By Yunita Cole; Nairobi Kenya
I think therefore I am. This was all that could cross my mind at that moment. I am indeed, but where? In what state? Certainly not in heaven, since I see no dazzling lights and no angels. Neither do I see streets of gold or figures hovering in white.
I’m also certainly not in hell – thank God! – for I sense no intense heat. Or am I in transit? A part of me hopes I am, on my way to the Pearly Gates.
Then I hear the screams of panic and realize, for the first time in that encapsulated moment, that my eyes are tightly shut, my left hand is clutching onto my mobile phone with a vice like grip and – I’m seated, bent slightly forward. Just as I had been before I was engulfed in this indescribable bubble of time.
“Help!” The others are screaming. My first instinct is to check my vitals. First it occurs to me that I’m not in any serious pain, so I give a mental tick. Then my right hand goes to my head, thoroughly inspecting it for any sign of breakage or any wetness oozing out of it. None. Another tick. Next is my chest-cum-stomach area, which I feel over. Nothing alarming. Tick. Then I recall that I have appendages called legs and test them for movement. This way and that, they comply. I feel them and when satisfied that all seems normal, I award another tick.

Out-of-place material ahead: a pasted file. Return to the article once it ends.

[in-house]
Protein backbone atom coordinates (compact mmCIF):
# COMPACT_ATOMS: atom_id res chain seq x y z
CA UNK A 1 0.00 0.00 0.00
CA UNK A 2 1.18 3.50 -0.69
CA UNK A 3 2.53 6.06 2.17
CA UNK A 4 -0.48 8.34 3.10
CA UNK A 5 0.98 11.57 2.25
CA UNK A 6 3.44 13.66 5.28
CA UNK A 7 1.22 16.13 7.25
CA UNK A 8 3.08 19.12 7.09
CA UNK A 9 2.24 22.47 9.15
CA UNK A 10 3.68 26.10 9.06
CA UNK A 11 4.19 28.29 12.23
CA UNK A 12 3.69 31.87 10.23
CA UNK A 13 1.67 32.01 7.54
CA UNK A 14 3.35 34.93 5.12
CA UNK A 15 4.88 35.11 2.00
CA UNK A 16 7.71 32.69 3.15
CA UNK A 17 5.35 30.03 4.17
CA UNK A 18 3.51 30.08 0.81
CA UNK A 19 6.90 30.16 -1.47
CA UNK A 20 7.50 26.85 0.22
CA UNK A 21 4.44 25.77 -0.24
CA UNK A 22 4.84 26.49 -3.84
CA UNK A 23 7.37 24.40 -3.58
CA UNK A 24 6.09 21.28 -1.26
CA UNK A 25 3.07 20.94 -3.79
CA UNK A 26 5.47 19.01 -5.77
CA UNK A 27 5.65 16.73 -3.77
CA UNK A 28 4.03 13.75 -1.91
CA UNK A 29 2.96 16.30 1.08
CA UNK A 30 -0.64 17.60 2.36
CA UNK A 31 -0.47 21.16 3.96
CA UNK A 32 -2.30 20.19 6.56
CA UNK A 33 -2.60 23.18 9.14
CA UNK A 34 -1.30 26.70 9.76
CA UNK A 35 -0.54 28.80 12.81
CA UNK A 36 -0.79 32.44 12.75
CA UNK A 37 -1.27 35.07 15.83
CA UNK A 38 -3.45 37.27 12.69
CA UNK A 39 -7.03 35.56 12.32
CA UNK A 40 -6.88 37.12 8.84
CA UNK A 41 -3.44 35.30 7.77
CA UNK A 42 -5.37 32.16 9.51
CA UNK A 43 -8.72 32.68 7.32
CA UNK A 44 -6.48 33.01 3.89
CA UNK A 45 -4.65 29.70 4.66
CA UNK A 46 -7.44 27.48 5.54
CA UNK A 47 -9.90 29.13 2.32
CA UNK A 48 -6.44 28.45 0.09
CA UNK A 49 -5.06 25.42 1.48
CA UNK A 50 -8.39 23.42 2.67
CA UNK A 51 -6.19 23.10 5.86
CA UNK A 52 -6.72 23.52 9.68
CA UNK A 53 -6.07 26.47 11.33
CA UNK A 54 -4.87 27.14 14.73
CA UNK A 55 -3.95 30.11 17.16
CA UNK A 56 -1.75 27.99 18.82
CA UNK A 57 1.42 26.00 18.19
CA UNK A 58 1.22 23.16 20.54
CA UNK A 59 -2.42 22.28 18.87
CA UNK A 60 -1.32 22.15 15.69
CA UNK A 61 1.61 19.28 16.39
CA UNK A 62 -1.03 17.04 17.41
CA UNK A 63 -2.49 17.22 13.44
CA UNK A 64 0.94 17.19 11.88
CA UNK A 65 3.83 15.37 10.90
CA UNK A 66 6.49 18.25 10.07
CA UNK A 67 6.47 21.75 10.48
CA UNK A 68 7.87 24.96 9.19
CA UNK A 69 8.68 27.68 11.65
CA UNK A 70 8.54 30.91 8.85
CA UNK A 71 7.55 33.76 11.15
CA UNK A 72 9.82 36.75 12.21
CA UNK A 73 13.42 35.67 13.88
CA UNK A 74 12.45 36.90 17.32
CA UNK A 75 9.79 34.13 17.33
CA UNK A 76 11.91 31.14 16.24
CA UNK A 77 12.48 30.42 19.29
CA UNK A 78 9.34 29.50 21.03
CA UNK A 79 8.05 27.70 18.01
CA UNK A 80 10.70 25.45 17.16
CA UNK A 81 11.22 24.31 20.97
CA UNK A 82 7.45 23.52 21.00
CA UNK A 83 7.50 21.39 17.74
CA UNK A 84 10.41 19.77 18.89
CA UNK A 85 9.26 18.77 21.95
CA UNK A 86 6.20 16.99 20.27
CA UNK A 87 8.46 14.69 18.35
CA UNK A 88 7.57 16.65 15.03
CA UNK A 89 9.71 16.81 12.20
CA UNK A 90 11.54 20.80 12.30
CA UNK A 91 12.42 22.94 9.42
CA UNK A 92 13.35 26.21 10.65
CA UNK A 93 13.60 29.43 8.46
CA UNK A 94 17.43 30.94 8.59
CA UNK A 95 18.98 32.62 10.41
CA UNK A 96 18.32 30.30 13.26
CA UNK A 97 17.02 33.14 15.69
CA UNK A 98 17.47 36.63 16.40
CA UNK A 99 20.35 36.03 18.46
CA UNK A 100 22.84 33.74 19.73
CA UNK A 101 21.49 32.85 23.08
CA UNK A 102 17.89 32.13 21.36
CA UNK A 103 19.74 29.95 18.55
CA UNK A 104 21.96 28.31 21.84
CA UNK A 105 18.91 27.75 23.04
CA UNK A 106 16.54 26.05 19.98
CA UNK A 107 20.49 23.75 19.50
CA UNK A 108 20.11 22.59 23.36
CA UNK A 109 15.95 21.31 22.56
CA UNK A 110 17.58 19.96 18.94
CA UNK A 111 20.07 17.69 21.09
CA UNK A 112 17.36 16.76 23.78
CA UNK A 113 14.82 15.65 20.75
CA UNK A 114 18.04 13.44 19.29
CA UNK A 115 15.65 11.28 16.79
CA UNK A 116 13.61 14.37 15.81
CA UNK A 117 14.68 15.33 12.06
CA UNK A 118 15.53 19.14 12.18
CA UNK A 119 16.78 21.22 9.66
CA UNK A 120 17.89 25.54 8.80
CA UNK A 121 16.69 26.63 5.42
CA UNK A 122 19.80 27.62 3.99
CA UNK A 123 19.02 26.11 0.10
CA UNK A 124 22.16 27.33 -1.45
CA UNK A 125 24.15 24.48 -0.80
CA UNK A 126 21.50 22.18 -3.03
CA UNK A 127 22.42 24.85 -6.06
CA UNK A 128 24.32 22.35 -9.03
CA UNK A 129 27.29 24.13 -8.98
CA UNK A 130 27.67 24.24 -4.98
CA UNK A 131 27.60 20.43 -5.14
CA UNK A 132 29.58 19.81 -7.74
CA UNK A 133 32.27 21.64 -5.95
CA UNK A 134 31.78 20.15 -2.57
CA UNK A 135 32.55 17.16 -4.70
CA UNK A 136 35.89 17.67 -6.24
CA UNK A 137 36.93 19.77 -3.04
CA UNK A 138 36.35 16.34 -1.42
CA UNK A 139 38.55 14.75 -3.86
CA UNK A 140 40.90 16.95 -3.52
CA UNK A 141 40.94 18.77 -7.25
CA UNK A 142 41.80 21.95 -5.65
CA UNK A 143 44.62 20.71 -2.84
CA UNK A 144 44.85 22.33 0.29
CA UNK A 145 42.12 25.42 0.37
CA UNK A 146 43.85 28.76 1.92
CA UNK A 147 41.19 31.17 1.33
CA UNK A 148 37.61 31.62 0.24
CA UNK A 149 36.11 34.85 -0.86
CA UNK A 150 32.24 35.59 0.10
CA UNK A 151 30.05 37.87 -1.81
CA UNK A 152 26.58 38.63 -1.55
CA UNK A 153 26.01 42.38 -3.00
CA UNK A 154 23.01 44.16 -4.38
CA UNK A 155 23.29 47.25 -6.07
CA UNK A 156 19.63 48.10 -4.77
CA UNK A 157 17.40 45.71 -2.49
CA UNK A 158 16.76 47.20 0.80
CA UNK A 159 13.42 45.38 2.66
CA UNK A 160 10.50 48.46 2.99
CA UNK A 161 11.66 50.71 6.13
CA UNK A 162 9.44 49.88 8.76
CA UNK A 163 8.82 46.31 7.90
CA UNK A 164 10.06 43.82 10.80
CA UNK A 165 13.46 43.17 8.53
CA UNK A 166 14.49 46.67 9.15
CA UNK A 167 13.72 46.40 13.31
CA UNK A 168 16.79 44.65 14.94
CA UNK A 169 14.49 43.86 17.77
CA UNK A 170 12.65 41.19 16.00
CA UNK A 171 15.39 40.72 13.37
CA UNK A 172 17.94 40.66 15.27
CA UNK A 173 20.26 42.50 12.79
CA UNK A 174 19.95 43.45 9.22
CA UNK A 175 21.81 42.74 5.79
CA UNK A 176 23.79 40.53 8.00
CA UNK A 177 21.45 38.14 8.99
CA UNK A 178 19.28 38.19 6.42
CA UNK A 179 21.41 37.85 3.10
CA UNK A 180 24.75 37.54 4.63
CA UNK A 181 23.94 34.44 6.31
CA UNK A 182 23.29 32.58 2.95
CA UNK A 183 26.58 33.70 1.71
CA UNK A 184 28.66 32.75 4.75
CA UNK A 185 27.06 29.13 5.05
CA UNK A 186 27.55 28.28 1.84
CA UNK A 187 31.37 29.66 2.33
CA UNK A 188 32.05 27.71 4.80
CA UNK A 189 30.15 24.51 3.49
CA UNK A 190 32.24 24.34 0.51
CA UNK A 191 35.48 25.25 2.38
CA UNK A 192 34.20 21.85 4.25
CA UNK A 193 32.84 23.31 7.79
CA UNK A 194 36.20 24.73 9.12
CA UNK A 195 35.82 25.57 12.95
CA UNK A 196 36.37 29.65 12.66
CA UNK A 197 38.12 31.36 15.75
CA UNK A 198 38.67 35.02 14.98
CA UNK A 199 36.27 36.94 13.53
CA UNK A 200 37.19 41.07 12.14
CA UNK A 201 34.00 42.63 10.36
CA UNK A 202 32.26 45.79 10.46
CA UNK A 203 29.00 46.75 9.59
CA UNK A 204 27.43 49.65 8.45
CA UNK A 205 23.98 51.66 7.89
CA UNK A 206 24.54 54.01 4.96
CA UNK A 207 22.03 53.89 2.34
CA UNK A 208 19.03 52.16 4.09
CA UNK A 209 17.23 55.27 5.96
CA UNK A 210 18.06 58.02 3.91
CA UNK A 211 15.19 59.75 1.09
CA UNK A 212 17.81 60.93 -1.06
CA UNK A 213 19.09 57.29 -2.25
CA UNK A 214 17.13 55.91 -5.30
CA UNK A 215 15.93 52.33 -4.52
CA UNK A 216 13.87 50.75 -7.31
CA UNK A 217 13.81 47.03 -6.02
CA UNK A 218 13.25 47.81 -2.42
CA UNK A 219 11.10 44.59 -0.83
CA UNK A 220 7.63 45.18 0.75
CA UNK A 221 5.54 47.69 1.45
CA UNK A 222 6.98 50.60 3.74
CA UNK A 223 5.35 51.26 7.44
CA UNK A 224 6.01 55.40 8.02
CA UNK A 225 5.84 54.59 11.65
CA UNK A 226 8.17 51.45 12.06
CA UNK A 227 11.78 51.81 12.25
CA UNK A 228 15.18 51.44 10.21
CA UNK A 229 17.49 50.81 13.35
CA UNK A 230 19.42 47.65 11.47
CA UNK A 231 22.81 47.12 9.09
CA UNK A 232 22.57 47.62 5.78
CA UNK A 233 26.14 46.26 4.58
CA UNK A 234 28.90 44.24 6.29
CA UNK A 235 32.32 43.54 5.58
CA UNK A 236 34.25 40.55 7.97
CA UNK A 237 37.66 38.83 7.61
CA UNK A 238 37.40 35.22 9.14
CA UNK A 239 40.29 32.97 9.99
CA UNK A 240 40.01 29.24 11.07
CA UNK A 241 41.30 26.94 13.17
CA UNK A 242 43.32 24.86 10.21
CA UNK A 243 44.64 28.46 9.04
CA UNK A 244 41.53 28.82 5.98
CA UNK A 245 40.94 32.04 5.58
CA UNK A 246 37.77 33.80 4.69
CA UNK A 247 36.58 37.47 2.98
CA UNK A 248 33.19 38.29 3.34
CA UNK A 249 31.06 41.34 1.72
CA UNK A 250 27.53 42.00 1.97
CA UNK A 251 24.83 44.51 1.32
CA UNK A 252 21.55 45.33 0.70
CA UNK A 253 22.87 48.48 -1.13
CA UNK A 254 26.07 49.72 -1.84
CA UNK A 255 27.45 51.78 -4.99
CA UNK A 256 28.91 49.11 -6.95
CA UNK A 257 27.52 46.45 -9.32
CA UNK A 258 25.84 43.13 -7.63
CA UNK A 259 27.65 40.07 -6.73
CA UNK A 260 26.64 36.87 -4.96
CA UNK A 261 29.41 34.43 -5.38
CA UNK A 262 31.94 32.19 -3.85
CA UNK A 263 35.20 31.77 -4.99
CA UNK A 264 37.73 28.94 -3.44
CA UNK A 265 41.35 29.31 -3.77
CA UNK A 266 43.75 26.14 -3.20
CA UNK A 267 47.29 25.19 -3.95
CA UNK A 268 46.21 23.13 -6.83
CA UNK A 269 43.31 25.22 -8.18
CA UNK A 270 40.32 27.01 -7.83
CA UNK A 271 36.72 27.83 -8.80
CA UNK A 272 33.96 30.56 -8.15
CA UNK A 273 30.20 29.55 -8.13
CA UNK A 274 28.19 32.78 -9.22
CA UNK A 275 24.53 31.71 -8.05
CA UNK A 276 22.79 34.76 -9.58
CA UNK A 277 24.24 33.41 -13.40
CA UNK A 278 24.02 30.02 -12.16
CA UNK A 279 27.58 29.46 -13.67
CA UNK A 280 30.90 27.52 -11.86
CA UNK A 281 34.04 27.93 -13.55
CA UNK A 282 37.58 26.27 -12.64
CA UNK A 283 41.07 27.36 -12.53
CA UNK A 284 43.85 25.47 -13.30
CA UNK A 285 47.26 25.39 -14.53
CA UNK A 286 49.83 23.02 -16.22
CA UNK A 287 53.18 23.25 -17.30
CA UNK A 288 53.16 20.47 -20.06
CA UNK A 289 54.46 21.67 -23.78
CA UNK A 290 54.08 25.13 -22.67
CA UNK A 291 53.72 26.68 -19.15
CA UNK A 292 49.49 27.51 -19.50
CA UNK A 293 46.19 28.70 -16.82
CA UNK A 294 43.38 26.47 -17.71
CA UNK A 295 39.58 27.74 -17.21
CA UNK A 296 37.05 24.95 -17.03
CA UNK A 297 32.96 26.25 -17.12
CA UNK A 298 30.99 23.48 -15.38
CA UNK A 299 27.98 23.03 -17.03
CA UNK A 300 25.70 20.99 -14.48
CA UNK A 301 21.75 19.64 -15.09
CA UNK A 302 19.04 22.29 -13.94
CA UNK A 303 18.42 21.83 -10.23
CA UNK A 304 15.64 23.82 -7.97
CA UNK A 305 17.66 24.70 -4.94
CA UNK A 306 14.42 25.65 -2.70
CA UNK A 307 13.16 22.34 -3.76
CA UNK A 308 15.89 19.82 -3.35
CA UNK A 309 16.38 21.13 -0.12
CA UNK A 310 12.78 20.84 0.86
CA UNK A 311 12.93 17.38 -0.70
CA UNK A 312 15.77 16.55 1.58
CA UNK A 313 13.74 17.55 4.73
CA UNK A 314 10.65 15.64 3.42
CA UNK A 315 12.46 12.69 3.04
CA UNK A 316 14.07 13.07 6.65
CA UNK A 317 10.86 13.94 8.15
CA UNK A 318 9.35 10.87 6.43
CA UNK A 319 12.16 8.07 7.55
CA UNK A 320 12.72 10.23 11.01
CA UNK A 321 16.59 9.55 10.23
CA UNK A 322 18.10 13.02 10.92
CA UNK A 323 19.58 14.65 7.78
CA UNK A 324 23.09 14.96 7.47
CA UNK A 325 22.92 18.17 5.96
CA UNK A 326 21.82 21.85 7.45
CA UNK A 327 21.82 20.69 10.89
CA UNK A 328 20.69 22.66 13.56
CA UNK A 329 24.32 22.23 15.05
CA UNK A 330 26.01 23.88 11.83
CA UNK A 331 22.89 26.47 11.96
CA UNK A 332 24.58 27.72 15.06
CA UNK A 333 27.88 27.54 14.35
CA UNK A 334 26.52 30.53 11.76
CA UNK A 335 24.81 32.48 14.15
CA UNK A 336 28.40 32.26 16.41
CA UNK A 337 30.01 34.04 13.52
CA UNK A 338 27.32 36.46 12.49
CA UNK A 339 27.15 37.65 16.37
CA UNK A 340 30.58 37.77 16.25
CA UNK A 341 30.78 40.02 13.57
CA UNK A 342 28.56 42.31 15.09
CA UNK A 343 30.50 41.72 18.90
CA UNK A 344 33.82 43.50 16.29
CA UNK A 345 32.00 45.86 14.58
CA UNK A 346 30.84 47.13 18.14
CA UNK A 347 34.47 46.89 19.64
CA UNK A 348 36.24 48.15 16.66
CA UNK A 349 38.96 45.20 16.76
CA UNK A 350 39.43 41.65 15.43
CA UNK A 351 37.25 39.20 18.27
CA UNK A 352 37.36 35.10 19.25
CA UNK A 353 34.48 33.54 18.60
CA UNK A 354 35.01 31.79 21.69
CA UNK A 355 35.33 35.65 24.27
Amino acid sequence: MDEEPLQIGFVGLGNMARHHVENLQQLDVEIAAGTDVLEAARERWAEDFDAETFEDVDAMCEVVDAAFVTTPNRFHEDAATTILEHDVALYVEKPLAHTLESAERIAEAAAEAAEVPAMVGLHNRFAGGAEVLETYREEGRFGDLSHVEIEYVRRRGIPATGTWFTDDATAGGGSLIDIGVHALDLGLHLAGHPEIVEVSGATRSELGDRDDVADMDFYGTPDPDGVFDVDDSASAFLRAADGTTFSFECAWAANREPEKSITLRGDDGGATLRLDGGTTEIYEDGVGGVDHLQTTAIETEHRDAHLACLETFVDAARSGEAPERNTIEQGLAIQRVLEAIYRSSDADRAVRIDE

I try to step down but there’s no ground to step onto. I shake my arms and realise likewise that they are still there! I’m pleasantly surprised. Tick. So now I can dare open an eye, most likely the left one, very slowly. Not sure what sight will accost me. A familiar sight appears – the back of the chair ahead of me – so reassured, I pry the second eye open. Now I’m ready to take in my surroundings.
I’m certainly not upside down, but I’m also not upright either. Neither am I uncomfortable, so why does the world seem to have changed its axis? I seek to stand up but I can’t. It’s as if I’m glued to the seat. Then I realize that there’s a safety belt holding me back. Then it all comes back to me.
I was in a bus heading to work, holding my phone, ready to call my fiancé. Our wedding was just a month away. A white lorry had miraculously materialised in front of our bus which was moving at a break-neck speed, causing our driver to veer off the road to avoid a head-on collision. A millisecond later, the bus was lying on its side.
As I unlatched my safety belt, I saw my wig and my handbag on the floor of the bus. In the mini-stampede, my precious wares were getting stepped on. I was also aware of “Good Samaritans” rushing towards our bus and feared that one of them may help themselves to my bag. Panic. The people I was commuting with may not recognise me anymore. So I hurriedly jumped down, grabbed my wig, wiped it and covered my head. Picking up my bag, I made for the exit.
A shiny object caught my attention. My hairpin, which matched my attire that day! I bent to pick it up and delicately pinned it into my “hair”. A woman must be spick and span at all times.